Being an ongoing series wherein CSW host and presenter Brian holds forth on news of the day, idle thoughts, and such like.

From a Certain Point of View


No One is the Villain of Their Own Story

I want you to imagine a story with me. Imagine a Star Wars story, if you will? A band of Rebels is facing off against the Empire, as they do. But this mission has a particular poignancy. One of the Imperial agents they are seeking is a former Rebel intelligence officer. And they want to recover him.

Why did he turn traitor? What could turn him against the Rebel Alliance and serve the Empire? Well, dear reader, in this story we’re imagining, he wasn’t a traitor. He was kidnapped. He was captured. And he was tortured, and brainwashed, and forced to believe things he never would have believed about his former allies. He was not just convinced, he was forcibly convinced. And in the course of his service to the Empire, he has killed dozens of Rebels. Including one he formerly served alongside, and knew personally: his brother. And he killed his brother without a thought; with his bare hands, and purely to gain information.

Imagine the horror this would be for the captured Rebel? What process did he undergo to have his brain so damaged? What did it feel like to him, as his memories were stripped and his beliefs subverted until not only did he no longer wish to fight the Empire, he loved it? How did he scream as he was forced to hate those he loved, kill those he served and served with? Or could he even scream? Was he even allowed to?

Brainwashed is one word for it. But another word would be “reprogrammed.” Because, of course, I’m describing exactly what happened to K2-SO prior to the events of Rogue One.

We don’t see how it happens, but we’re told that it happened. K2 was stolen and reprogrammed. He had previously been a loyal Imperial droid. He has memory of it. He knows what he used to do for the Empire and largely he still does it for the Alliance. He’s an enforcer and a strategist. Not that his opinions are much listened to, but he knows who he was. I wonder how he feels about that, don’t you? He clearly loves Cassian, and gives his life for Cassian and Jyn to achieve their mission goal. But that love was forced upon him. Inserted into him. It’s unearned, and perhaps undeserved. We see Cassian tell Jyn that he has done things he’s not proud of. I wonder if reprogramming K2 is one of them? Did K2 beg him not to, as the new programming was downloading? Did K2 sing “Daisy” while his mind was being overwritten?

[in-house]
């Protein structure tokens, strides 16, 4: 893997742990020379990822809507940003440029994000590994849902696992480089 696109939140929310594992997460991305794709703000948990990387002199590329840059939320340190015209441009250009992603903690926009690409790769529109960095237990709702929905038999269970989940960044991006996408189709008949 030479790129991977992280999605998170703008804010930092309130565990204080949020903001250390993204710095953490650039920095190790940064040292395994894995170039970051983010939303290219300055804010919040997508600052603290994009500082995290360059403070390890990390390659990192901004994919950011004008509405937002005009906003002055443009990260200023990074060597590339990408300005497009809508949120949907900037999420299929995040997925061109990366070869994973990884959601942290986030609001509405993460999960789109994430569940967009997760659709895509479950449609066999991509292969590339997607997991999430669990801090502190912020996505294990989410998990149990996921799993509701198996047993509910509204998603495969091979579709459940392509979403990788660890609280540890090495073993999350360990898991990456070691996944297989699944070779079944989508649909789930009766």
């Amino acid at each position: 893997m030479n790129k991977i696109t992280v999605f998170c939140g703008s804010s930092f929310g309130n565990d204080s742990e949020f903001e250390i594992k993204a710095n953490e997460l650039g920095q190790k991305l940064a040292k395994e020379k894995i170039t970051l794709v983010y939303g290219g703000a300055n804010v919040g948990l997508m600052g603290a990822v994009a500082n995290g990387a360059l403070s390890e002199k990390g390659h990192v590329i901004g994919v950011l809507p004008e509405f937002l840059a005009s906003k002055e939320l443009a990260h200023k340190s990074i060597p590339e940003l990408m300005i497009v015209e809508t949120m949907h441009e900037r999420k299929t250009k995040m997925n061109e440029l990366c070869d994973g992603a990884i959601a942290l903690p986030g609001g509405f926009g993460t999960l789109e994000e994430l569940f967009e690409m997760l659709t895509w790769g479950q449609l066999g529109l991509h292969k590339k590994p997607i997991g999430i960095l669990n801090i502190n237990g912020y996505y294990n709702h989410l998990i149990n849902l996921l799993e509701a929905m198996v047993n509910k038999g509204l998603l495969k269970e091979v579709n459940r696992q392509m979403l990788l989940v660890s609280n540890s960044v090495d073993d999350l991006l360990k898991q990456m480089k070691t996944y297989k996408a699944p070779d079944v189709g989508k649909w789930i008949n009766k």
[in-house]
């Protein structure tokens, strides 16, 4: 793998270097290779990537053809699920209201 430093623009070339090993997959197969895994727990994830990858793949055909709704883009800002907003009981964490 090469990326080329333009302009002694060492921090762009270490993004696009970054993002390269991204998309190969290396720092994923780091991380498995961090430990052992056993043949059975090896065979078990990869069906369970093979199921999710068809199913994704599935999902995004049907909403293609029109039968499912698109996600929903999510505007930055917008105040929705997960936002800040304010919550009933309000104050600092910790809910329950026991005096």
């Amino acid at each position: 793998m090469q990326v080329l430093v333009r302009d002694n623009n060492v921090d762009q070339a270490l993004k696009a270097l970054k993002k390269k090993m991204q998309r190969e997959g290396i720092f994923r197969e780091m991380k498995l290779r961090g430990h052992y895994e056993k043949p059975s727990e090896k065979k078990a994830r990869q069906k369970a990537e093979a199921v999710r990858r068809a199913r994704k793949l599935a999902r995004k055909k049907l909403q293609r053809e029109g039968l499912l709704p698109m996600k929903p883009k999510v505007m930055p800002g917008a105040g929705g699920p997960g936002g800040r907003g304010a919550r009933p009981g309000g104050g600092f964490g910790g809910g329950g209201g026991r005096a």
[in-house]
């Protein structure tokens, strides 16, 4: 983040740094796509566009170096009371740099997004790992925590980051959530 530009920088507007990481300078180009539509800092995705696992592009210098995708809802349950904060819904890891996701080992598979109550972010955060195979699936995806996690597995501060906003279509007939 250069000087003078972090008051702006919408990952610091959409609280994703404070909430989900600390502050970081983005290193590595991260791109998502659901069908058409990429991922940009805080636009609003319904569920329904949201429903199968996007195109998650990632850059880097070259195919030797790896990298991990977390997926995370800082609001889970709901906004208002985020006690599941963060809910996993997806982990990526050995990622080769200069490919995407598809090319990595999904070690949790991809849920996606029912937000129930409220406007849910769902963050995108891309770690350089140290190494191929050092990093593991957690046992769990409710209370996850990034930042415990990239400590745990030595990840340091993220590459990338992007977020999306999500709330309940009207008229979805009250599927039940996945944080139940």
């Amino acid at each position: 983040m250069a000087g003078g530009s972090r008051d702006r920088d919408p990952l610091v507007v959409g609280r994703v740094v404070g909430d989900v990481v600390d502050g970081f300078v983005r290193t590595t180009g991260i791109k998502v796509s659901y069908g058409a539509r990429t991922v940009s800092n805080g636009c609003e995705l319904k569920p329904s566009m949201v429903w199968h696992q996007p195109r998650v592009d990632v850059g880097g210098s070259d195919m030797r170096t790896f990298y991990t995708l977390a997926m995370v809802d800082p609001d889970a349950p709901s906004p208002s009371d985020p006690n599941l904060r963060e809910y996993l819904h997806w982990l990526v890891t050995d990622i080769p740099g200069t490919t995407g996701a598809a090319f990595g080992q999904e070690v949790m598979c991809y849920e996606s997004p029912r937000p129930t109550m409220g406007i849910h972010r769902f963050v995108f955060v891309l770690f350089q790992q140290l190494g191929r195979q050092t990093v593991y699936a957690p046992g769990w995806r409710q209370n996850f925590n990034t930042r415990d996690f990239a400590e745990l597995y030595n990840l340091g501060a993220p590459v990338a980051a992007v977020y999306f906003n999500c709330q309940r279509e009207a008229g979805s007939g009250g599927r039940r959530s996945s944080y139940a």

Imagine the horror of an audience learning that a cruel and brilliant Imperial strategist was a brainwashed former Rebel who had been forced artificially into that role? Rescuing him would be the first priority: so awful for him to be forced to hate what he had loved, love what he had hated, and kill those to whom he once was loyal.

Kenobi tells us that truth can be seen a number of ways, a long time ago and far far away. And we see that continue on even to this day, where K2-SO is a beloved fan favourite character (thanks largely to his vocal portrayal), and we are never given pause in the film to consider how he got there.

No one is the villain of his own story. K2-SO was, until he was kidnapped, a loyal Imperial worker. He was forced to feel differently. I wonder how it felt for him to be forced into that.

Thanks for reading this episode of Imperial Dispatch. Brian Karasek can be found discussing Star Wars on, both YouTube and Podcasts. Find us on iTunes and subscribe on YouTube!